Original Sin (2001)

by Cynthia Fuchs


A dream that stole your soul

Michael Cristofer’s Original Sin begins with that cheapest of scene-setting devices: the antique map. Appearing under the opening credits and accompanied by sultry guitar strums, the map lets you know that the action will take place in a faraway time and place, that is, Cuba (actually, the film was shot in Mexico) circa 1880, when women wore long white dresses and men rode horses. So now you know: you’re in for some bodice-ripping.

The map also introduces the journey undertaken by protagonist and narrator Julia Russell (played by Angelina Jolie—and if I hear one more film reviewer refer to her luscious-pouty-full-seductive lips, I’ll jump out a window; please, gentlemen, take note: many non-Caucasian women have similar lips, and have had them for centuries). Like most journeys in movies that begin with antique maps under the credits, Julia’s is both internal (from bad to good, or at least somewhat redeemed) and external (from Delaware to Cuba). She tells—or rather, confesses—her story to a priest (Mario Ivan Martinez), remembering in breathy detail how she came to be inside a gloomy prison cell. Alas and alack. It’s not long before you learn that pale-and-still-lovely Julia is about to be executed, because she’s done something really, really . . . really terrible.

cover art

Original Sin

Director: Michael Cristofer
Cast: Angelina Jolie, Antonio Banderas, Thomas Jane, Jack Thompson, Joan Pringle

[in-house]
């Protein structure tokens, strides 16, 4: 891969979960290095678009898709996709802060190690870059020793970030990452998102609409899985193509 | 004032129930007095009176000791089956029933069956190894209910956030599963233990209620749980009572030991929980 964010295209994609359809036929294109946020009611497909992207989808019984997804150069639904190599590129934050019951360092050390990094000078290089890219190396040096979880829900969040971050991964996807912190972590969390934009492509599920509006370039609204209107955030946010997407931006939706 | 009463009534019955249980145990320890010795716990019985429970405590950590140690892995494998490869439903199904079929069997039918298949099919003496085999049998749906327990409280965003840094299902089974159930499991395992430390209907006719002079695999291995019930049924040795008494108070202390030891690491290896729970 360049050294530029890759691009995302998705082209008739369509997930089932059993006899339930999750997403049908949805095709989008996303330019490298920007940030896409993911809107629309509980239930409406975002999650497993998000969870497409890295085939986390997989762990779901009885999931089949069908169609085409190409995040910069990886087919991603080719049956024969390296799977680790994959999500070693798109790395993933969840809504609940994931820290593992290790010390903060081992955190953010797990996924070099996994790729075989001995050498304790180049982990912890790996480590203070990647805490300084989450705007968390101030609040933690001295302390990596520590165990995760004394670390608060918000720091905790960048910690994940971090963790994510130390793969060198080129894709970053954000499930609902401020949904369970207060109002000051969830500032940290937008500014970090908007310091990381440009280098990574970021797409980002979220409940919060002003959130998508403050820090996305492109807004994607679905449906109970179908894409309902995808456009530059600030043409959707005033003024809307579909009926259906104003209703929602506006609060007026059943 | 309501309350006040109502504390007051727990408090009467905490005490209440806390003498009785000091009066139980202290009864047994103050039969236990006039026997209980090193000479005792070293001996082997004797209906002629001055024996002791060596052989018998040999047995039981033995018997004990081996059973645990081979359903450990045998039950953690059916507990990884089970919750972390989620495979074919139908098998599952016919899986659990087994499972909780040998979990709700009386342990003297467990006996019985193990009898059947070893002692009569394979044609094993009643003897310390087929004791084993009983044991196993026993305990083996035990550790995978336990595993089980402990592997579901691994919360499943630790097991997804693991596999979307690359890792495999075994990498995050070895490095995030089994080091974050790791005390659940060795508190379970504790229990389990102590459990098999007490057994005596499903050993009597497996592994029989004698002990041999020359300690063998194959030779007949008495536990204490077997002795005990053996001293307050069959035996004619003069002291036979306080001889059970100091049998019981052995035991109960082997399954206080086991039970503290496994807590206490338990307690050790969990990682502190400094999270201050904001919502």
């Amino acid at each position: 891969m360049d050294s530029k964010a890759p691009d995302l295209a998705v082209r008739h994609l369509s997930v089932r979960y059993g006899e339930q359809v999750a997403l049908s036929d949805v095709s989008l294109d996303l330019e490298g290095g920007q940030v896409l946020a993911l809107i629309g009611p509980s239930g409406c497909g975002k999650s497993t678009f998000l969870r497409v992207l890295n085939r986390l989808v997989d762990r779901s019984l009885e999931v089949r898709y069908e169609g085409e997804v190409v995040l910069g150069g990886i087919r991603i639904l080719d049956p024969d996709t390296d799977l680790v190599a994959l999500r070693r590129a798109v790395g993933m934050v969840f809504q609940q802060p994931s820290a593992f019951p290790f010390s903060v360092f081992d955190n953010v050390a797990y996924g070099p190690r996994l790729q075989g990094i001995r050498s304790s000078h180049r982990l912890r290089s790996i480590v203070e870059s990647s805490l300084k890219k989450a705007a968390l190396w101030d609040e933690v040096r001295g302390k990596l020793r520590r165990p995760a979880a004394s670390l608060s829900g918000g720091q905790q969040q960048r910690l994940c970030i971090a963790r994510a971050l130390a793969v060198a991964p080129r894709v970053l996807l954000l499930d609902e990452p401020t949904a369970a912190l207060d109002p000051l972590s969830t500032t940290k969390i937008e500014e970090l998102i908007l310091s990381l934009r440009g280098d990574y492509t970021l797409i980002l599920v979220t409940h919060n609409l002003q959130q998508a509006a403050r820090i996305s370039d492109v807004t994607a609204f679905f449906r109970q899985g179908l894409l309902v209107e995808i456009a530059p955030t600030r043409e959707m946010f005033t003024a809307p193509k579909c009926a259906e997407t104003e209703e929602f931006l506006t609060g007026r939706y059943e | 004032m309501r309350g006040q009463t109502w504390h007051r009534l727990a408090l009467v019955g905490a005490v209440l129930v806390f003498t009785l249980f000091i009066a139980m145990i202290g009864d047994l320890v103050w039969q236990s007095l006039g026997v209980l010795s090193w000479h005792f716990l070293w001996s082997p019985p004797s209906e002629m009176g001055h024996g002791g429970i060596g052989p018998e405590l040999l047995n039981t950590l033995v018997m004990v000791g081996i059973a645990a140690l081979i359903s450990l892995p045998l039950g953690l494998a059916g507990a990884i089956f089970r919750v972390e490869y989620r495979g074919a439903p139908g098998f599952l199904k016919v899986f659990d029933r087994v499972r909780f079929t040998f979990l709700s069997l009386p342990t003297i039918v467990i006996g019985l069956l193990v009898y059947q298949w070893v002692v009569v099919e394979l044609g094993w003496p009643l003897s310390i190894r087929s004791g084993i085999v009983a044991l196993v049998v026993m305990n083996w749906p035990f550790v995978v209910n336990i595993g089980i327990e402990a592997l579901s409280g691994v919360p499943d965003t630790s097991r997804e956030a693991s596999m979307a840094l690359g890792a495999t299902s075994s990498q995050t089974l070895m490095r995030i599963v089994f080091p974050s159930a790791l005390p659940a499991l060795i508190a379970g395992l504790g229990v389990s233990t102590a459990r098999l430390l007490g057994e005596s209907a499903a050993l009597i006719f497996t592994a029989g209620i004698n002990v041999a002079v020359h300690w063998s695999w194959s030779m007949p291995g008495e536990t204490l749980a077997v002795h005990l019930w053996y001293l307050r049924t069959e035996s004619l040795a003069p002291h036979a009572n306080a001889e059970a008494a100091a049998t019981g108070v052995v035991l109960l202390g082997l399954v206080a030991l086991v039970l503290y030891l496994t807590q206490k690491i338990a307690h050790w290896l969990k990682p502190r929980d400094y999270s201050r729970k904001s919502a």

“This is not a love story,” she informs the rapt priest, dead-seriously. “But it is a story about love . . . You cannot walk away from love.” It appears that this particular line is included so as to provide rationale for Gloria Estefan’s soundtrack-enhancing single, “You Can’t Walk Away From Love,” but it’s lame just the same. Julia massages such mawkish language with an intermittent accent (sort of Euro-Brit, by way of Madonna during her Girlie Show days) and the story she tells is as tawdry and silly as they come. The film doesn’t actually flash back to her woeful, parentless childhood (developing a co-dependency with an evil little boy, a fellow “foundling”), but she makes a few vague references to abuses and tragedies, looking daintily pained.

The flashbacks proper begin with Julia’s arrival in Cuba, as a mail-order bride ordered by a coffee baron named Luis Vargas (Antonio Banderas). Immediately, she must explain why she doesn’t look a thing like the photo she sent along with her application letter. She says she didn’t want him to want her just because she “has a pretty face.” Luis not only believes her, but marries her half a day later and then tells her that it’s okay if she doesn’t want to have sex with him, or open the big trunk she brought with her from America, or explain why she breaks the neck of the little tweety-bird in a cage that she’s brought all the way from Delaware. That Luis, he’s just so sensitive-male. And stupid. Incredibly stupid. And so, I say, he deserves everything he gets from this moment forward.